Crayton Brothers Won’t Bow to Technology
By PAT BLACK
Hays County Citizen – April 14, 1977
In a ritual older than the first settlers, every spring the Crayton brother, Billy [Baylor] and Bruce, hitch up their mules and plow the land they own besides Bishop Road. Billy is 81 years old and Bruce is 83, but they show sign of slowing down in determination to continue faming by traditional methods.
“The old way is going to beat. You watch I tell you,” Bruce says with a grin. “I can starve out anybody I want to.” The brothers claim that the end of the small farmers was caused by the advent of tractors. “They talk of tractor salesmen coming out in their bow ties” to convince farmers that the use of a gasoline- powered machine could increase production.
They’d tell you that you don’t have to feed your workers. With a tractor, one man could do all the work. It was all lies. “It put us in bad shape,” Billy said.
Billy Crayton thinks that farmers made a fatal mistake when they mortgaged their land to buy expensive tractors. The crops from a little tract of land wouldn’t pay off their equipment and the farmers lost their land. He noted that the only small farmers left are usually in a government program. “I can plant anything I want. The government doesn’t tell me nothing,” he said. Mules are the key to the Crayton’s independence.
The Crayton’s use four mules and a riding plow to turn over the land. They also have a harrow, a hay rake, and other equipment, which can be pulled by animals. The Blue Ribbon plow is 40 years old, and a replacement would be hard to find.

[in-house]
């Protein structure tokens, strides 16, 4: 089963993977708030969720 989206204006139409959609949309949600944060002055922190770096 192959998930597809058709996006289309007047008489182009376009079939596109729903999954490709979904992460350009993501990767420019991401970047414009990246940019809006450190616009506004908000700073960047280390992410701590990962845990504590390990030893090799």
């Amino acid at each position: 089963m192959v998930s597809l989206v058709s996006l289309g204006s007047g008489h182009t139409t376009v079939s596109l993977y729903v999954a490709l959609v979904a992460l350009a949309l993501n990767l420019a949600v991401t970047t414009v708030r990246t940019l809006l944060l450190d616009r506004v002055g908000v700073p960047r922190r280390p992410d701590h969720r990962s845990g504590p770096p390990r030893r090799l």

The mules; Jake, Julie, Pete and Repeat are now about four years old and are still learning the job of pulling farm equipment. “Them mules is all crazy, and they’re wild,” Billy said.
According to the Craytons, mules can no longer be obtained in the San Marcos area. Two of their mules came from Mexico, and two from Refugio. Billy said that the mules could start to work at age two and continue through their expected live of 40 years.
Members of the Crayton family have lived on the same farm for at least three generations. Jim Crayton, the father of Billy and Bruce, was given the land at the end of the Civil War by his father and master, John Crayton.
“My daddy was a slave. His daddy owned him. My Grandma was an Indian. He give Poppa 160 acres of land and stocked it cattle and horses. We’ve had it ever since,” Billy said. Jim Crayton was the father of 18 children. The family dwindled over the years and some members moved away. Leaving Billy, Bruce and one other brother on the farm.
“The baby boy is living. He’s 78 years old. His name is Ben Crayton.” Billy said, adding that Ben spent the past two years in a resting home. “He’s doing alright, I’m going to bring him home in a few days. ”The farm to nieces and nephews when the Crayton brothers are gone. Ben is a lifelong bachelor. Billy is married but has not had any children. Bruce is another story. “Bruce has had five wives, but he left them all. He’s mean. It’s his Indian blood,” Billy said.
Watching the Crayton brothers at work in the field, it seems that they will go on forever. The crops planned for this year include corn, sudan grass and sorghum. The family used to raise cattle at their place and at another farm near Wimberley. They still raise a few hogs each year.
Bruce and Billy Crayton are slender, weathered and wise. Their age has not diminished their ability to work or to talk. If they have a secret, it seems to be embodied in Billy’s willingness to go on performing hard, simple task:
“You have to make something out of this land by turning it. If you don’t, you can’t do nothing with it. It’s been a job, I tell you.”